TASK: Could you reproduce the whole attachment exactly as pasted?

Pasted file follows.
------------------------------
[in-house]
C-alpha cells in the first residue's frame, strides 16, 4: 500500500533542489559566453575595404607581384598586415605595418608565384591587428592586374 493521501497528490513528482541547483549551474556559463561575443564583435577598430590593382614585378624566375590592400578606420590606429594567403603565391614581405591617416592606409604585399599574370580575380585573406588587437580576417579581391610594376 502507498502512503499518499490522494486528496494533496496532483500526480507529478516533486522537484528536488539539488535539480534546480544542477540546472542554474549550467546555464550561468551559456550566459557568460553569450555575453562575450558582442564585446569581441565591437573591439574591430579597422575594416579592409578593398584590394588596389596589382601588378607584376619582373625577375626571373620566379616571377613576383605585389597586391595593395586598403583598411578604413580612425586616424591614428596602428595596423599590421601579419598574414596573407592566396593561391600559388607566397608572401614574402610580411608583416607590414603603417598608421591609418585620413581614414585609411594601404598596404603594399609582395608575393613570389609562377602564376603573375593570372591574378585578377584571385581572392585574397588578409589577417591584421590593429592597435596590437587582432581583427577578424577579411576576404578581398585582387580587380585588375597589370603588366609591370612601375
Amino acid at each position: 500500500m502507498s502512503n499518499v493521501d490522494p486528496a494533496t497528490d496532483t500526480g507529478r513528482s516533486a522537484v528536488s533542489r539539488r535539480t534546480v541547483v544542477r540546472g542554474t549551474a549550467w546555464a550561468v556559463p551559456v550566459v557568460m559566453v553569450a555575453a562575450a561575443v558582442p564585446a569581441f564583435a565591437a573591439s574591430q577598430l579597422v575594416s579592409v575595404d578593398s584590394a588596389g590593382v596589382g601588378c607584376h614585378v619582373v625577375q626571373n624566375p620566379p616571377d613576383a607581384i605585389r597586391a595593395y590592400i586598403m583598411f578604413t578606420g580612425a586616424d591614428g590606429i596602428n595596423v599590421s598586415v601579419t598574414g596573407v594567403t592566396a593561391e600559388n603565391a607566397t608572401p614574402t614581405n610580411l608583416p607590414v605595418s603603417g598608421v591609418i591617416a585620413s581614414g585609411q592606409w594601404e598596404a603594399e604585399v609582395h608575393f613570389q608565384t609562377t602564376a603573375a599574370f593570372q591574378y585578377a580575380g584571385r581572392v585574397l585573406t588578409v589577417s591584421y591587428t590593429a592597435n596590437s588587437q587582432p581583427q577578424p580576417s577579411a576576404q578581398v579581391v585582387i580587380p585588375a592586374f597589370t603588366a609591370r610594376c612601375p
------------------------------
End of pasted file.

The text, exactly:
[in-house]
C-alpha cells in the first residue's frame, strides 16, 4: 500500500533542489559566453575595404607581384598586415605595418608565384591587428592586374 493521501497528490513528482541547483549551474556559463561575443564583435577598430590593382614585378624566375590592400578606420590606429594567403603565391614581405591617416592606409604585399599574370580575380585573406588587437580576417579581391610594376 502507498502512503499518499490522494486528496494533496496532483500526480507529478516533486522537484528536488539539488535539480534546480544542477540546472542554474549550467546555464550561468551559456550566459557568460553569450555575453562575450558582442564585446569581441565591437573591439574591430579597422575594416579592409578593398584590394588596389596589382601588378607584376619582373625577375626571373620566379616571377613576383605585389597586391595593395586598403583598411578604413580612425586616424591614428596602428595596423599590421601579419598574414596573407592566396593561391600559388607566397608572401614574402610580411608583416607590414603603417598608421591609418585620413581614414585609411594601404598596404603594399609582395608575393613570389609562377602564376603573375593570372591574378585578377584571385581572392585574397588578409589577417591584421590593429592597435596590437587582432581583427577578424577579411576576404578581398585582387580587380585588375597589370603588366609591370612601375
Amino acid at each position: 500500500m502507498s502512503n499518499v493521501d490522494p486528496a494533496t497528490d496532483t500526480g507529478r513528482s516533486a522537484v528536488s533542489r539539488r535539480t534546480v541547483v544542477r540546472g542554474t549551474a549550467w546555464a550561468v556559463p551559456v550566459v557568460m559566453v553569450a555575453a562575450a561575443v558582442p564585446a569581441f564583435a565591437a573591439s574591430q577598430l579597422v575594416s579592409v575595404d578593398s584590394a588596389g590593382v596589382g601588378c607584376h614585378v619582373v625577375q626571373n624566375p620566379p616571377d613576383a607581384i605585389r597586391a595593395y590592400i586598403m583598411f578604413t578606420g580612425a586616424d591614428g590606429i596602428n595596423v599590421s598586415v601579419t598574414g596573407v594567403t592566396a593561391e600559388n603565391a607566397t608572401p614574402t614581405n610580411l608583416p607590414v605595418s603603417g598608421v591609418i591617416a585620413s581614414g585609411q592606409w594601404e598596404a603594399e604585399v609582395h608575393f613570389q608565384t609562377t602564376a603573375a599574370f593570372q591574378y585578377a580575380g584571385r581572392v585574397l585573406t588578409v589577417s591584421y591587428t590593429a592597435n596590437s588587437q587582432p581583427q577578424p580576417s577579411a576576404q578581398v579581391v585582387i580587380p585588375a592586374f597589370t603588366a609591370r610594376c612601375p